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Brain Injury Turns Cop into Brain Injury Awareness Advocate

Alwyn R. FredericksSome of the greatest activists begin their fight after unexpected, life-changing moments. Tate Mikell and his family are extraordinary individuals whose advocacy for individuals with brain injury began on June 13, 2005.

Tate Mikell was a police officer in Charleston, South Carolina, known as “…the blond-haired cop with the glasses; don’t run from him because he’ll catch you,” according to his mother, Marsha Mikell. Tate, a track and cross-country runner in high school and college, still regularly ran long distances.

It was after lunch with his parents and his usual 12-mile run that disaster struck in 2005. Tate, who had always been fit and healthy, suffered a stroke. Doctors found a large aneurysm (an abnormal, blood-filled bulge of a blood vessel) in his right cerebral artery. En route to the Medical University of South Carolina from the hospital, the aneurysm ruptured. After a six-hour surgery, Tate was still in critical condition, suffered multiple strokes and continued hemorrhaging. Doctors were forced to remove a large portion of Tate’s skull in addition to performing a front-lobe lobotomy.

The intervention of the doctors saved Tate’s life. For six weeks following the surgery, Tate lay in an induced coma. When Tate woke up, he and his family discovered that he suffered paralysis on the left side of his body. It was time for recovery to begin and it did, with two months of inpatient rehab and nine months of outpatient rehab.

Rebuilding a Life After Brain Injury

Undaunted, Tate and his family decided to rebuild their lives, facing new challenges together. Along the way, they became determined to help others like themselves. Tate has served as president of the Trident Head Injury Support Group and served with both the Charleston County Disabilities Board and the Brain Injury Association of South Carolina. Tate is still an athlete; he competes in the Special Olympics as a swimmer.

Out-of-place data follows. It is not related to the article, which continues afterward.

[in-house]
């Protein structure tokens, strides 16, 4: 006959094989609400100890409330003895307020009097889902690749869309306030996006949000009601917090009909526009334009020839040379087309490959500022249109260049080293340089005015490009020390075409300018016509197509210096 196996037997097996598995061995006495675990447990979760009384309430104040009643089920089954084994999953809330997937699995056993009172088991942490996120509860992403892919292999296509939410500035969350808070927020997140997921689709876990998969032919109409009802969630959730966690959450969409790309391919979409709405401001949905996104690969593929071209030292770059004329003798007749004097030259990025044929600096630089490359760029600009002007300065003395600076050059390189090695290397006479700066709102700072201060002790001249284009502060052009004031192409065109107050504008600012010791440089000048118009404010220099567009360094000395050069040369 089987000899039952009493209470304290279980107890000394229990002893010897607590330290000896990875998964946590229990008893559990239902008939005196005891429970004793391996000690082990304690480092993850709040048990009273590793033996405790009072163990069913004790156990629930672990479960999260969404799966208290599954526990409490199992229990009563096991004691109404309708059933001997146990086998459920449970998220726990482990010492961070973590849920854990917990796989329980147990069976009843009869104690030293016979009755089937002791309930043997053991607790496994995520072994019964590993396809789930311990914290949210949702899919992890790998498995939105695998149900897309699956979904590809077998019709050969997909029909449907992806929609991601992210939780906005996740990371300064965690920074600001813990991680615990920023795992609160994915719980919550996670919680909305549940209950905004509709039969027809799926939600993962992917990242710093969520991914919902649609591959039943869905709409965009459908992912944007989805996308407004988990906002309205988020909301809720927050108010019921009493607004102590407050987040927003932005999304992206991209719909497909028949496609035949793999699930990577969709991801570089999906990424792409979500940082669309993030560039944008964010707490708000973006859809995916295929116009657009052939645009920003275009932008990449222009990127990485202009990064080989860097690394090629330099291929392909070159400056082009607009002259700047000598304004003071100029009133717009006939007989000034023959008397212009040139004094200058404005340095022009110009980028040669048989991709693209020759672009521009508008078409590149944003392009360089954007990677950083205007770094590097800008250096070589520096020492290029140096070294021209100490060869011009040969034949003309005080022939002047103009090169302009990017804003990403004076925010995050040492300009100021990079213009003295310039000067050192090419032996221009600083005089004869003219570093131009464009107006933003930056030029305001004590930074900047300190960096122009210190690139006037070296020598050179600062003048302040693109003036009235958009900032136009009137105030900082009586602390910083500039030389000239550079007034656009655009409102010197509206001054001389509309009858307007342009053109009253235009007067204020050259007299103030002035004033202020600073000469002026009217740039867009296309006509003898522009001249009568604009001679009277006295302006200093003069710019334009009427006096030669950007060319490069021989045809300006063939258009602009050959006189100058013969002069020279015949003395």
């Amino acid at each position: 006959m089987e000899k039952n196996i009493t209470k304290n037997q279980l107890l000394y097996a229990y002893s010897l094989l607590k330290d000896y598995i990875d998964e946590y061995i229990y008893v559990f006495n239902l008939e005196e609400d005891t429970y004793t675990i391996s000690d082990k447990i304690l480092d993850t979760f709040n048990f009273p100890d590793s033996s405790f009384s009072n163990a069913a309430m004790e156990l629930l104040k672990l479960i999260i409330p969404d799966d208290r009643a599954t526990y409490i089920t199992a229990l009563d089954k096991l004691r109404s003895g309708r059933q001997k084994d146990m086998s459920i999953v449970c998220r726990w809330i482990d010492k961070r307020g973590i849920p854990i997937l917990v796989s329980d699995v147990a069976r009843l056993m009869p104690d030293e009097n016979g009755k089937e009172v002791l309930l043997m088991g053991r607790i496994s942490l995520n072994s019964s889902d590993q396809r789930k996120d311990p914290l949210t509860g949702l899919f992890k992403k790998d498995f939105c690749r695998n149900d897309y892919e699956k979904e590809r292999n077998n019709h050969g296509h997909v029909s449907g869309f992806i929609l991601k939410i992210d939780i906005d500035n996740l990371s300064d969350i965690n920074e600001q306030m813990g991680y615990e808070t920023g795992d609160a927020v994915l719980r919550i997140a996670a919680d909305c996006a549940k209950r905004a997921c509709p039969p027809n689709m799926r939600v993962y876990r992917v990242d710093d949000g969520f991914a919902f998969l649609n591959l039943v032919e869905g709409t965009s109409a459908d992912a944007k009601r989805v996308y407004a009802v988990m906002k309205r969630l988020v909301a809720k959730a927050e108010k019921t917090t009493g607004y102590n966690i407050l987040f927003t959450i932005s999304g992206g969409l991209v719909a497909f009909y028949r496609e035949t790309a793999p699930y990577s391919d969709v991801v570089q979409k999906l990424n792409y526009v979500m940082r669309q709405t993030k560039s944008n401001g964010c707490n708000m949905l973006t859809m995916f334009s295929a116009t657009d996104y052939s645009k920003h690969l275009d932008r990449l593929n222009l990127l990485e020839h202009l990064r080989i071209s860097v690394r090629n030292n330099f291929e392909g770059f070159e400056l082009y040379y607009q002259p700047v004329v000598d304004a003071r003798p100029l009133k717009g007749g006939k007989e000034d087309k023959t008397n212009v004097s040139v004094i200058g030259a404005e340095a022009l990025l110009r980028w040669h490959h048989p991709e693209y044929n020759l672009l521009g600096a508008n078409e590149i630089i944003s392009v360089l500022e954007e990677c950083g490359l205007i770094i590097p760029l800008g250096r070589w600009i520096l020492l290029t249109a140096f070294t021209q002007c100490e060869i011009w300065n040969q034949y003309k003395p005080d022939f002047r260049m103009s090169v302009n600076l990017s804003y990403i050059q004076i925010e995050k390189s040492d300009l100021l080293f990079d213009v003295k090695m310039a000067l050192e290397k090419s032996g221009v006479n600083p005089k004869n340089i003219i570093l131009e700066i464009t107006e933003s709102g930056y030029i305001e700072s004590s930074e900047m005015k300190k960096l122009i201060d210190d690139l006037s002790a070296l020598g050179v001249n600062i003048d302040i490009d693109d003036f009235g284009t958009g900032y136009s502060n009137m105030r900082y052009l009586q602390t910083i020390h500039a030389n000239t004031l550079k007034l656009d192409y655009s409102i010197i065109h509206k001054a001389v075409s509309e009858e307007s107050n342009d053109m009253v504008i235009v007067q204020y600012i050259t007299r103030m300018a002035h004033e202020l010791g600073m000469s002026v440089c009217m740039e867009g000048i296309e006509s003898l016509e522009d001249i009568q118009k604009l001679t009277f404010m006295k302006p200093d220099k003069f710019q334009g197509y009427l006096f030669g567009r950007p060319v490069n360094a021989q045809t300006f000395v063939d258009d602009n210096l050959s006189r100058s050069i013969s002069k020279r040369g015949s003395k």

Asked about his advocacy, Tate said, “Being able to talk to people with disabilities and without disabilities, and teaching them about brain injuries and people with disabilities, it makes me feel like I’m helping them to help us.”

Support for Caregivers of People with Brain Injuries

Tate’s mother Marsha advocates for a group of people who rarely realize that they need a helping hand, too – the caregivers. “The more people we meet, we realize we’re not in that bad of a situation,” Marsha said. “And if there is anything that we can share with those people that will help them through their situation, that’s what I want to do. I don’t want anyone to ever feel like I did when this all happened.”

The Mikell family’s advocacy is needed in South Carolina. Traumatic brain injury is the number one cause of death in people from age 1 to 44. In South Carolina, 61,000 are living with a TBI-related disability.

At the end of January, Tate and his family attended the annual Shuck-A-Rama Oyster Roast, benefitting the Brain Injury Association of South Carolina. Attendees enjoyed dancing, music, beer and wine while raising money and awareness for a great cause. The event was so popular that tickets sold out before the big day. We hope that next year’s event is even better and that people like the Mikells keep fighting the good fight.

-Alwyn Fredericks

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